New Jersey native William James “Count” Basie (tracks 5 and 6) spent the mid-20s cutting his teeth on the vaudeville circuit. In the 30s his band featured vocalist Billie Holiday who already had a career in her own right. Sadly they never recorded together. From his early recordings, I’ve shared Roseland Shuffle and his own take on One O’Clock Jump.

Duke Ellington, who you’ve already met, spent the early 30s primarily performing on radio and on tour. That said, he had hits in this period, notably with It Don’t Mean a Thing (If It Ain’t Got That Swing [track 7]). This would be a signature number for Ellington long into his career (a 1961 recording with Louis Armstrong is particularly tasty) as well as for artists including Nina Simone and Ella Fitzgerald. (And the phrase “it don’t mean a thing” sneaks into some weird places including industrial band Skinny Puppy’s 1996 song Death.)


I’m not sure the addition of vocalists to swing/jazz acts was anything that new in the 30s. What may be new is that many of the vocalists in the 30s and later (as noted regarding Billie Holiday above) started as guests with existing acts went on to have careers of their own.

Ethel Waters (track 8) actually got her start in the teens, working the same clubs as Bessie Smith. In the 20s, she sang both pop and blues. (Columbia had a ‘race music’ series – it’s probable that all the big labels separated music marketed to whites from music marketed to others. Billboard, prior to the rock and roll era had ‘race music’ charts.) In the 30s she sang at the Cotton Club as well as in an Irving Berlin Broadway revue.

Smith was still touring in the early 30s, though in some obscurity. Her last recordings were made with John Hammond (who was starting to record Billie Holiday at the same time) in 1933 and these sessions included some attempts at swing, but Hammond himself preferred the blues work in these sessions and those are the sides that were released. Bennie Goodman and Jack Teagarden are both listed as performing on these sessions. (tracks 9-12)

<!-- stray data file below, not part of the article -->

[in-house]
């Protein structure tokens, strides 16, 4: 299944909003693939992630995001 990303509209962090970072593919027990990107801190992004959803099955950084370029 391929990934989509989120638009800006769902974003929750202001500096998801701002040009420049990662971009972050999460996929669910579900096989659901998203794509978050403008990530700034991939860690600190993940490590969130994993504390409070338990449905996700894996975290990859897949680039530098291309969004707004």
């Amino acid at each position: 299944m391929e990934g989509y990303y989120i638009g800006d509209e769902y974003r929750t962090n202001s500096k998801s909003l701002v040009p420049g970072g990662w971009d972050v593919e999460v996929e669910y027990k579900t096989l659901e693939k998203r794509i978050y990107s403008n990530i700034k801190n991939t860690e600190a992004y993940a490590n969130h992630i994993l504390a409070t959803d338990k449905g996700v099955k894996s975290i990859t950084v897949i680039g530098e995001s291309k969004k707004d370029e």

Hammond’s an interesting one to bring in. He’d recently graduated Yale (and in 1933 this meant you were male and white), but insisted when he could on using integrated bands on his records and pushed white band leaders to bring in black musicians. ( He made his name primarily as a producer, and almost exclusively for the Columbia label to which he signed such talents as Holiday, and later Bob Dylan, Leonard Cohen, and (after his retirement) Stevie Ray Vaughn.

Billie’s recordings in the 30s, however, were mostly for smaller labels, but under her own name. Indeed, at one time the name on the records was Billie Holiday and Her Orchestra. In 1937 she did sweet versions of the Gershwins’ Let’s Call The Whole Thing Off and They Can’t Take That Away From Me (the latter usually associated with Sinatra though many have recorded it). (tracks 13 and 14)

Louis Prima, a trumpeter and vocalist who would continue to record and perform swing music well into the 1960s made his first recordings in the mid-30s with Joe Venuti and later with Pee Wee Russell before forming the Louis Prima Jump Band. (Perhaps you know the song I Wanna Be Like You from Disney’s The Jungle Book? Yeah, that’d be Louis Prima as the king of the orangutans.) (tracks 15-17)

In 1939, Harry James (a trumpeter in that Benny Goodman Carnegie Hall show) contracted a young Frank Sinatra to sing with his orchestra. They recorded a number of tracks, that year, but in November of that year, James released Sinatra from his contract so that he could accept an offer from the much bigger Tommy Dorsey. (track 18)

In the next instalment we’ll hear from Reinhardt and Grapelli, Cab Calloway, Ella Fitzgerald, Al Jolson and quite a few others.